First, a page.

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Millennium Post

How to cool down Chinese heat

Militarily India is no match for China. However unhappy and anguished India may feel about the constant Chinese provocation by way of its frequent intrusions and dogged presence of its troops inside the Indian territory in Ladakh in the north-west and Arunachal Pradesh in the north-east, the issue of stamped visa to residents from J&K and Arunachal seeking to visit China and the building of strategic infrastructures in countries such as Nepal, Pakistan, the Maldives, Sri Lanka, Bangladesh and Myanmar, encircling India, it would be simply foolish on the part of the country to step into the Chinese booby trap by adventuring into a military response. It may be time for India to keep cool and adopt a different strategy to get China on a negotiation table to improve understanding and appreciation of each other’s strength.

 The only weapon India has in its command at the moment to serve notice on China is its growing economic muscle. India’s annual import bill is well over half a trillion dollars. Officially, its import from China is worth $60 billion, almost 12 per cent of the country’s import last year. In addition, China-made products worth about $2-3 billion get annually smuggled into India. Indian imports support at least two million jobs in China, whose economic stability and prosperity largely depend on export. China is among the world’s largest export powerhouses. Several thousand Chinese workers are employed in India in project construction and industry. China has built the world’s largest dollar hoard outside the USA. The massive export income has been largely feeding the Chinese armament and security equipment industry. It supports $120-billion-plus annual defense budget.

Of late, the economic slowdown in Europe and North America has impacted on China’s exports to these traditional markets. China has since diversified its export destinations to other regions, including India, South America and Africa. China has emerged as India’s largest trading (read import) partner, replacing the United States. It has been steadily encroaching upon India’s industrial sector, manufacturing a wide range of products, from security-sensitive telecommunication equipment to household stuff such as domestic appliances and home furnishings, giving tough time to foreign rivals from the USA, EU, Japan and South Korea. A comparatively new entrant, China’s capital investment (FDI) in India has already crossed $1 billion.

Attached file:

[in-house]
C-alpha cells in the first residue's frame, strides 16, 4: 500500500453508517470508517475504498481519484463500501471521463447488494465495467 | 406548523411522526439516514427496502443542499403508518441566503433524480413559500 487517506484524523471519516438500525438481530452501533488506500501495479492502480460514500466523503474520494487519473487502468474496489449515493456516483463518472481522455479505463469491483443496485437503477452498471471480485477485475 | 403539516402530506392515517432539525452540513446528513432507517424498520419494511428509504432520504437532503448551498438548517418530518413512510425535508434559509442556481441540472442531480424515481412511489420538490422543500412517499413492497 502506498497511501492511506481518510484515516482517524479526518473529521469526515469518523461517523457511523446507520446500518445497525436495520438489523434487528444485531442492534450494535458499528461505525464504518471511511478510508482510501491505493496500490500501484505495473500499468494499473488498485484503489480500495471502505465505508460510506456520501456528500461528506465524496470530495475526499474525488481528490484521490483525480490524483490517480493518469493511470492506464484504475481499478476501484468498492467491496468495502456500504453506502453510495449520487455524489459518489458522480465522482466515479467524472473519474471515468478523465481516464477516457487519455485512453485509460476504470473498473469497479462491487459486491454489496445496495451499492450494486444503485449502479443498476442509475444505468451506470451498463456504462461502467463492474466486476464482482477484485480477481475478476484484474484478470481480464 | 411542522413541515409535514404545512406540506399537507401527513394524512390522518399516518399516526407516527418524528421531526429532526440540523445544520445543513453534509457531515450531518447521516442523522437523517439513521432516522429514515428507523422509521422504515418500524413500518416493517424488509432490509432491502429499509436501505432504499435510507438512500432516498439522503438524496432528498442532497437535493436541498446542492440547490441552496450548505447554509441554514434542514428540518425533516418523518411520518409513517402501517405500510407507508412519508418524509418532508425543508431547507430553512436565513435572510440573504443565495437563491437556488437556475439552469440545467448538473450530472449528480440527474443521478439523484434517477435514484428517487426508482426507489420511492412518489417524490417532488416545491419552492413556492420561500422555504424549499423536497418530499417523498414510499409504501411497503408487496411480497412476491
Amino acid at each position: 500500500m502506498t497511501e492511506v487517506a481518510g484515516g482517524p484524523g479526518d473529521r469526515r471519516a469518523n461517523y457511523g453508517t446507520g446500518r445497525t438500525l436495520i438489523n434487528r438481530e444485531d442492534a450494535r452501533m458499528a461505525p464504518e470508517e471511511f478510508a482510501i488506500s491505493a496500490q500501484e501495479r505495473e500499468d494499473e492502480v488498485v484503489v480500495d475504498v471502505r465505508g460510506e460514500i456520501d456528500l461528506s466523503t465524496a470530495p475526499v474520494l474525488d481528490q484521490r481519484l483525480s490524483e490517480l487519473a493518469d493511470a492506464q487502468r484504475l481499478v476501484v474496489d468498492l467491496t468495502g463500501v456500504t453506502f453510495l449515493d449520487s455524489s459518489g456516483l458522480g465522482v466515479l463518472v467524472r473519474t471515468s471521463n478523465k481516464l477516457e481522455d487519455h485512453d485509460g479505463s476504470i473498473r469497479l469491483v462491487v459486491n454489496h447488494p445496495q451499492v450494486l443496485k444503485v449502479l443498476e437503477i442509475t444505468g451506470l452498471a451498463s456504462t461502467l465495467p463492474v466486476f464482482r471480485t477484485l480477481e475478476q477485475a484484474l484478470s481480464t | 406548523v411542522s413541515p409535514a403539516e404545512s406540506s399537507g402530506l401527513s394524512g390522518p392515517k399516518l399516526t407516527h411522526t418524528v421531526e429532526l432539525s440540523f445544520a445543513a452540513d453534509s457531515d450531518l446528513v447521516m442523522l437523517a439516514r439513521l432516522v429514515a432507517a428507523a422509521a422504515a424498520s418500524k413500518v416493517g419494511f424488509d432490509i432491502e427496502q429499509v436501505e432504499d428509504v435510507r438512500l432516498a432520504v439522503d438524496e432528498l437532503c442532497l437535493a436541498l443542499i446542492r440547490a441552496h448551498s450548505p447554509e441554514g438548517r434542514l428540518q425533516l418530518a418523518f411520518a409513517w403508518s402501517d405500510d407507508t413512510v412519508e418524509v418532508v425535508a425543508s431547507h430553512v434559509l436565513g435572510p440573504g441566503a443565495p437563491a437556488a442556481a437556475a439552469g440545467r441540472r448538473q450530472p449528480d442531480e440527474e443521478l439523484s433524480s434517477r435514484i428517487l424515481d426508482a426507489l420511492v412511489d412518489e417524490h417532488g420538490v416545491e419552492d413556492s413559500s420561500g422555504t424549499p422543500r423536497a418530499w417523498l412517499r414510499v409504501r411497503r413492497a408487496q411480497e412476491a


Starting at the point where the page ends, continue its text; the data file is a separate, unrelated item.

At a recent ‘India calling China’ business partnership conference in Guangzhu, led by Mumbai-based Indian Merchants’ Chamber, both China and India agreed that the present level of Chinese investment in India is too small and stressed the need for scaling it up to $100 billion by raising Chinese participation in the infrastructure sector in the next few years. Chinese $30-billion-plus telecom equipment giant Huawei Technologies, the world’s second-largest telecom gear-maker after Ericsson, is planning to ramp up its enterprise operations in India.  Huawei has already rolled out a $2-billion investment plan in India to be implemented shortly.  Should China be allowed to bite the hand that feeds? All that India needs to do is to put a trade and investment embargo on China, which will hurt China much more than the pleasure it may be deriving out of the setting up of a few military tents inside eastern Ladakh’s highly weather unfriendly upper ridges. The application of trade and investment embargo as a strategic tool on perceived rogue states was, in a way, an American invention that has been receiving wide approval of even such multilateral organisations as the UN, World Bank, IMF and European Union. At the receiving end were several countries, including the former Soviet Union and its East European block, India (immediately after two nuclear tests), Cuba, China, North Korea, Venezuela, Iraq and Iran.